Equetro

Equetro Side Effects Center

Medical Editor: John P. Cunha, DO, FACOEP

Equetro (carbamazepine xr) is used to treat seizures and nerve pain such as trigeminal neuralgia and diabetic neuropathy. It is also used to treat bipolar disorder. It is an anticonvulsant (anti-seizure) medication. Common side effects include nausea, vomiting, dizziness, drowsiness, or unsteadiness as your body adjusts to this medication.

The recommended initial dose of Equetro is 400 mg/day given in divided doses, twice daily. Many other medicines could cause a drug interaction if taken together with Equetro. Tell your doctor all medications and supplements you use. During pregnancy, Equetro should be used only when prescribed. It may harm a fetus. Since untreated bipolar disorder or seizures can be serious conditions, do not stop taking this medication unless directed by your doctor. If you are planning pregnancy, become pregnant, or think you may be pregnant, consult your doctor. If you are pregnant, prenatal care including tests for defects is recommended. Birth control pills, patches, implants, and injections may not work if taken with this medication. Discuss birth control with your doctor. This medication passes into breast milk. Consult your doctor before breastfeeding.

Our Equetro (carbamazepine xr) Side Effects Drug Center provides a comprehensive view of available drug information on the potential side effects when taking this medication.

This is not a complete list of side effects and others may occur. Call your doctor for medical advice about side effects. You may report side effects to FDA at 1-800-FDA-1088.

What is Patient Information in Detail?

Easy-to-read and understand detailed drug information and pill images for the patient or caregiver from Cerner Multum.

Equetro in Detail - Patient Information: Side Effects

Get emergency medical help if you have any of these signs of an allergic reaction: hives; difficulty breathing; swelling of your face, lips, tongue, or throat.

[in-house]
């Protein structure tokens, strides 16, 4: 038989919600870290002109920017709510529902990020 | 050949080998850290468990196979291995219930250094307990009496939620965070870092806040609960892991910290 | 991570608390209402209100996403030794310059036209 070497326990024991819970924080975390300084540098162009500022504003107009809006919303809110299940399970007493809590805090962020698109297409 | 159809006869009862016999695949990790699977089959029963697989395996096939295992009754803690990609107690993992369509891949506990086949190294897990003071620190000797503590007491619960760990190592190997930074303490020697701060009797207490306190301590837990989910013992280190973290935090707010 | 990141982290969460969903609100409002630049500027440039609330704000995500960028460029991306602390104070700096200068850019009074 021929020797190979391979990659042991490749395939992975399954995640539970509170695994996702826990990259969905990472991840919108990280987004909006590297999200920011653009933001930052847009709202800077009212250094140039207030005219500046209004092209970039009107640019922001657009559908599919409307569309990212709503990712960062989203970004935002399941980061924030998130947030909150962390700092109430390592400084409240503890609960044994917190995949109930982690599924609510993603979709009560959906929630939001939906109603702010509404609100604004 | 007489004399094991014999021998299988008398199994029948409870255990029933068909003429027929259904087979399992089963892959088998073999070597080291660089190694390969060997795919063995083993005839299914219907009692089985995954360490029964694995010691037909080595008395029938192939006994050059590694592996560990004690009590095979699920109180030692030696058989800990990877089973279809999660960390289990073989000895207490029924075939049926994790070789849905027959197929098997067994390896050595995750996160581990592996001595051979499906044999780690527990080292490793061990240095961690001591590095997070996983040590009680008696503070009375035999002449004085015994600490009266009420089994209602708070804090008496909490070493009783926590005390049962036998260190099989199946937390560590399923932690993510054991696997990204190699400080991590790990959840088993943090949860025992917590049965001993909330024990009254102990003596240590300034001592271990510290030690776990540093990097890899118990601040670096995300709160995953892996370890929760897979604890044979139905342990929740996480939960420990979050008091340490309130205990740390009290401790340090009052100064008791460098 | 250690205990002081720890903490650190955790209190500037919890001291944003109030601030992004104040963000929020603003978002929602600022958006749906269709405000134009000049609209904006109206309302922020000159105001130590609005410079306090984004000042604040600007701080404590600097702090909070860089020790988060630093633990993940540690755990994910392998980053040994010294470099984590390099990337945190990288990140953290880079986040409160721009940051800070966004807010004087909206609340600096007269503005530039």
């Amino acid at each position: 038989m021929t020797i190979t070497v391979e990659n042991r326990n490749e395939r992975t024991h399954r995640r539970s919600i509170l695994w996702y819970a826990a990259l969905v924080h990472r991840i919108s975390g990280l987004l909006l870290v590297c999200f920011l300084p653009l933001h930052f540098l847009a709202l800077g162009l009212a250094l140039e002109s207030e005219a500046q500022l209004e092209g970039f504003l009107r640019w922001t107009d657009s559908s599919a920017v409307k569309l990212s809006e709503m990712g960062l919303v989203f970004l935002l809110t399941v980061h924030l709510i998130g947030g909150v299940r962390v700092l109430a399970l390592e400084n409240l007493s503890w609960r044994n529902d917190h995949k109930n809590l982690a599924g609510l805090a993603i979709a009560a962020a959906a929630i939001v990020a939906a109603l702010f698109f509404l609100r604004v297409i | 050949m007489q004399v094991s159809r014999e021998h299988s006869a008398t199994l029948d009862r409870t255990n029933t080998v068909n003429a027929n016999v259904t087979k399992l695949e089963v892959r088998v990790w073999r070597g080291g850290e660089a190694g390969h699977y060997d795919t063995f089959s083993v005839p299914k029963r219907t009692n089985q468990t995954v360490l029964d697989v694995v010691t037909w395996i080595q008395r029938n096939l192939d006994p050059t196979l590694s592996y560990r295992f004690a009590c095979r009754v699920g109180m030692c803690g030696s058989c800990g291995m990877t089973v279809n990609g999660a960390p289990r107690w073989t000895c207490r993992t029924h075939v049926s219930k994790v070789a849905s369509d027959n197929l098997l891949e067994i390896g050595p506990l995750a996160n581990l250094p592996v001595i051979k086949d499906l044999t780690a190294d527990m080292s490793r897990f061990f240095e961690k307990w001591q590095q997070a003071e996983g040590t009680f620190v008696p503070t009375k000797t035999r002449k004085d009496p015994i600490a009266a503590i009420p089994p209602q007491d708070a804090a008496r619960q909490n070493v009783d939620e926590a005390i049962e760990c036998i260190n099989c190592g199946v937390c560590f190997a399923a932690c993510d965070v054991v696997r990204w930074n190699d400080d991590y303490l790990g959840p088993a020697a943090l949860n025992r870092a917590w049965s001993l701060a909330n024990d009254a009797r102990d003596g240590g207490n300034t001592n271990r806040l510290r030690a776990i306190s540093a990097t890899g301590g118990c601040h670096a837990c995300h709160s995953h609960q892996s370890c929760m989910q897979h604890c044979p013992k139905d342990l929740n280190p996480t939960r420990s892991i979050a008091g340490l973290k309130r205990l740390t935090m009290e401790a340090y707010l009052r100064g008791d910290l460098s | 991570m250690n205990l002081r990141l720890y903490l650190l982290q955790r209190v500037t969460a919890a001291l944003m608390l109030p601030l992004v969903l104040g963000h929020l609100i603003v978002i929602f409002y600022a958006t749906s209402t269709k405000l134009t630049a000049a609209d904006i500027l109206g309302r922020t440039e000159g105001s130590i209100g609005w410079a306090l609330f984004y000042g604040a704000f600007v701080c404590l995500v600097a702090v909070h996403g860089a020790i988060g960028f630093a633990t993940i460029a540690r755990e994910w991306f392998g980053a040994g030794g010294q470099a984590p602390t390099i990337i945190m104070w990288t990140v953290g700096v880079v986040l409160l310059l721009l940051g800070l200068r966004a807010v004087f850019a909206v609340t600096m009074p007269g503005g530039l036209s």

Report any new or worsening symptoms to your doctor, such as: sudden mood or behavior changes, depression, anxiety, insomnia, or if you feel agitated, hostile, restless, irritable, or have thoughts about suicide or hurting yourself.

Call your doctor at once if you have:

  • fever, tired feeling, weakness, confusion, pale skin, feeling light-headed or short of breath;
  • easy bruising, unusual bleeding (nose, mouth, vagina, or rectum), purple or red pinpoint spots under your skin;
  • slow, fast, or pounding heartbeats;
  • confusion, vision problems, hallucinations;
  • nausea, upper stomach pain, itching, loss of appetite, dark urine, clay-colored stools, jaundice (yellowing of the skin or eyes);
  • little or no urinating;
  • swelling, rapid weight gain;
  • problems with your fingernails or toenails; or
  • severe skin reaction -- fever, sore throat, swelling in your face or tongue, burning in your eyes, skin pain, followed by a red or purple skin rash that spreads (especially in the face or upper body) and causes blistering and peeling.

Common side effects may include:

  • dizziness, drowsiness,
  • nausea, vomiting, feeling unsteady;
  • dry mouth, swollen tongue; or
  • loss of balance or coordination.

This is not a complete list of side effects and others may occur. Call your doctor for medical advice about side effects. You may report side effects to FDA at 1-800-FDA-1088.

Read the entire detailed patient monograph for Equetro (Carbamazepine XR) »

What is Patient Information Overview?

A concise overview of the drug for the patient or caregiver from First DataBank.

Equetro Overview - Patient Information: Side Effects

SIDE EFFECTS: See also Warning section.

Nausea, vomiting, dizziness, drowsiness, constipation, dry mouth, or unsteadiness may occur. If any of these effects persist or worsen, tell your doctor or pharmacist promptly.

Remember that your doctor has prescribed this medication because he or she has judged that the benefit to you is greater than the risk of side effects. Many people using this medication do not have serious side effects.

Tell your doctor right away if you have any serious side effects, including: mouth sores, swollen lymph nodes, persistent vomiting, severe stomach/abdominal pain, yellowing eyes/skin, dark urine, change in the amount of urine, persistent or severe headache, fainting, fast/slow/irregular heartbeat, unusual eye movements (nystagmus), vision changes (such as blurred vision), joint pain, swelling of the ankles/feet, pain/redness/swelling of the arms or legs, numbness/tingling of the hands/feet, sun sensitivity, signs of low levels of sodium in the blood (such as persistent nausea, extreme drowsiness, mental/mood changes including confusion, seizures).